As a side note, in the past my husband would get really mad at me because I could not later remember why he was mad or even that he was until I saw his face with his lips pouting. Then I would have to ask, “Why are you mad at me again?”  He used to get mad because I couldn’t remember why he was mad.  Then he would be mad at me even longer.  I mean he would go without speaking to me for days and weeks.  Now he realizes that I truly have forgiven and forgotten or he realizes I am not going to indulge his anger. I prefer the former as a rationale. The beauty of rationalization is you can pick whatever you want as a justification for their anger and then not be mad at them and you don’t have to be right.  You only have to convince yourself that is an acceptable excuse for that behavior.  I am telling how I cope and how with practice you can cope easily as well.

Fundamentally, each person comes into the world with his or her own perspective as upbringing, his own history of interactions and reactions with other people, the very essence of his or her day to day existence.  If you practice you will be able to unconsciously analyze them for this.  Each person is raised different and has different morals.  As you know, but perhaps never considered, EVERY PERSON IN PRISON USED TO BE SOMEONE’S CHILD.  How did they get there? Why am I fortunate to not be there?  Why did they make the choices they made to end them up there?  Are their parents in prison with them?  Often not.  Something happened in their lives to make them take a wrong step, a wrong choice.  Influences.  Analyze.  Rationalize.  Justify.  Do whatever it takes —-but get understanding because with understanding comes wisdom.  With wisdom get patience.  With patience comes understanding and it goes around full circle.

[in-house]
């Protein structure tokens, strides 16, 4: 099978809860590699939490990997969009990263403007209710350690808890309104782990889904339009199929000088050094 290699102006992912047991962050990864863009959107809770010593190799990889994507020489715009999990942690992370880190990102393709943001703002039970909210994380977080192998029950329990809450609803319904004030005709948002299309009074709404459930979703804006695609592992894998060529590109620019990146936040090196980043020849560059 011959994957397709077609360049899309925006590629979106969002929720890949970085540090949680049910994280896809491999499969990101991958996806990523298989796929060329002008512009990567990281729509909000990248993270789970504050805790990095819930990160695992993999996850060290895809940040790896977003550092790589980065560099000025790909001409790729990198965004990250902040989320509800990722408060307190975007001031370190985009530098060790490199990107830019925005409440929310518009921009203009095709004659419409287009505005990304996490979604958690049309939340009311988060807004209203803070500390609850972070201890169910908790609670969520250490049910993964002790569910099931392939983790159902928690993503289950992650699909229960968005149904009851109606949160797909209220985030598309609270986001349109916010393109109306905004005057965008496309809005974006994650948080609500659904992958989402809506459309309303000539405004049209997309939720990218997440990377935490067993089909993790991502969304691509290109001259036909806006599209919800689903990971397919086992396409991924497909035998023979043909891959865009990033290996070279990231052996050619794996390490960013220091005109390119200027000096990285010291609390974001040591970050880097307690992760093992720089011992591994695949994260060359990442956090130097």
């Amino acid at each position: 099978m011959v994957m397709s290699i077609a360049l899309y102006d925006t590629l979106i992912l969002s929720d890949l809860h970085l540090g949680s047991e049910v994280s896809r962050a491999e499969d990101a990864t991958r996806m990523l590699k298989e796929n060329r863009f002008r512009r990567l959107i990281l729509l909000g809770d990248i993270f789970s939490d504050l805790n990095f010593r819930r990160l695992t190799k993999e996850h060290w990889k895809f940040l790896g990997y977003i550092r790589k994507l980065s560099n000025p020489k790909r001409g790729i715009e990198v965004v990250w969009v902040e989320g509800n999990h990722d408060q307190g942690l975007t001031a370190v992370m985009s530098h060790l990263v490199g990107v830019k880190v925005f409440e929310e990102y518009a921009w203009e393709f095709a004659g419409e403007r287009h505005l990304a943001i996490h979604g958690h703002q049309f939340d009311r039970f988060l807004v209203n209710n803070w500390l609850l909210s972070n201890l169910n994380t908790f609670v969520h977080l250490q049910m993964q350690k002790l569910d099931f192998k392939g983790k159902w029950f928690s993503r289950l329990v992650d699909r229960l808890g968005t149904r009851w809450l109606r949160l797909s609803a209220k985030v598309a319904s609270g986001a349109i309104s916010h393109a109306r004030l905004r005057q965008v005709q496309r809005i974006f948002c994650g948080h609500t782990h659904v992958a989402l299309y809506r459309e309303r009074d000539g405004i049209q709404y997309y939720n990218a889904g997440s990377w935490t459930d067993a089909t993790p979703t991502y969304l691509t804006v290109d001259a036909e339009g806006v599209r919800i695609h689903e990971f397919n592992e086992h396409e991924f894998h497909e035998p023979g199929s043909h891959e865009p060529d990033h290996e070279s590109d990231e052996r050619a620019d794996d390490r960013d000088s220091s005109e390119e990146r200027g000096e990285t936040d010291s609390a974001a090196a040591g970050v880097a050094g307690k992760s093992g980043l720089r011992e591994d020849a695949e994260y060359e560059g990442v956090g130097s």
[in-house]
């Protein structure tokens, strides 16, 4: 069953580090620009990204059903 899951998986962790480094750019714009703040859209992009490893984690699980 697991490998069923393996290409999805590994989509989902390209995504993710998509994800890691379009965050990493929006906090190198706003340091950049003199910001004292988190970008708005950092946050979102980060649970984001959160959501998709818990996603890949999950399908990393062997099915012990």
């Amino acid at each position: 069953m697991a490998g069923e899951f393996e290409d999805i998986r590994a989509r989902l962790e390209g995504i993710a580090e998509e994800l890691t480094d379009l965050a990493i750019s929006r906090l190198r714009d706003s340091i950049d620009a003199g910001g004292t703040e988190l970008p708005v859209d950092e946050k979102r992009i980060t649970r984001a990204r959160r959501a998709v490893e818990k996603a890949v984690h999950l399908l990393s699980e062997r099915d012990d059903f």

Below here are some links to many similar quotes.

Resentment is like taking poison and waiting for the other person to die.  Alex Witchel 1998 How a Rogue turns himself into a saint.

Here are some of the examples I found, including two from the 12-Step tradition:

Given that two of our earliest sources by M.T. and “Elizabeth L.” are from the 12-step traditions, it seemed possible — likely even — that the quote had “Anonymous” origins.

And this vague suspicion of an AA origin for the quote remained with me for a long time until Joakim (see the comments below) helped me out with a reference, telling me that the quote was to be found in a 1930’s book calledThe Sermon on the Mount, by Emmet Fox. That didn’t seem to be quite the case. The exact quote isn’t there, but there is a passage that is an obvious prototype.

Gautama Buddah in good reads

Mitch Albom > Quotes > Quotable Quote

“Holding anger is a poison…It eats you from inside…We think that by hating someone we hurt them…But hatred is a curved blade…and the harm we do to others…we also do to ourselves.”

Holding on to anger is like grasping  a hot coal with the intention of throwing it at someone else; you are the one who gets burned. Buddha

If you prick us do we not bleed? If you tickle us do we not laugh? If you poison us do we not die? And if you wrong us shall we not revenge?

William Shakespeare


Anger is an acid that can do more harm to the vessel in which it is stored than to anything on which it is poured.

Mark Twain


Images for anger quotes

Resentment is like taking poison and waiting for the other person to die. ~Malachy McCourt and other anger quotes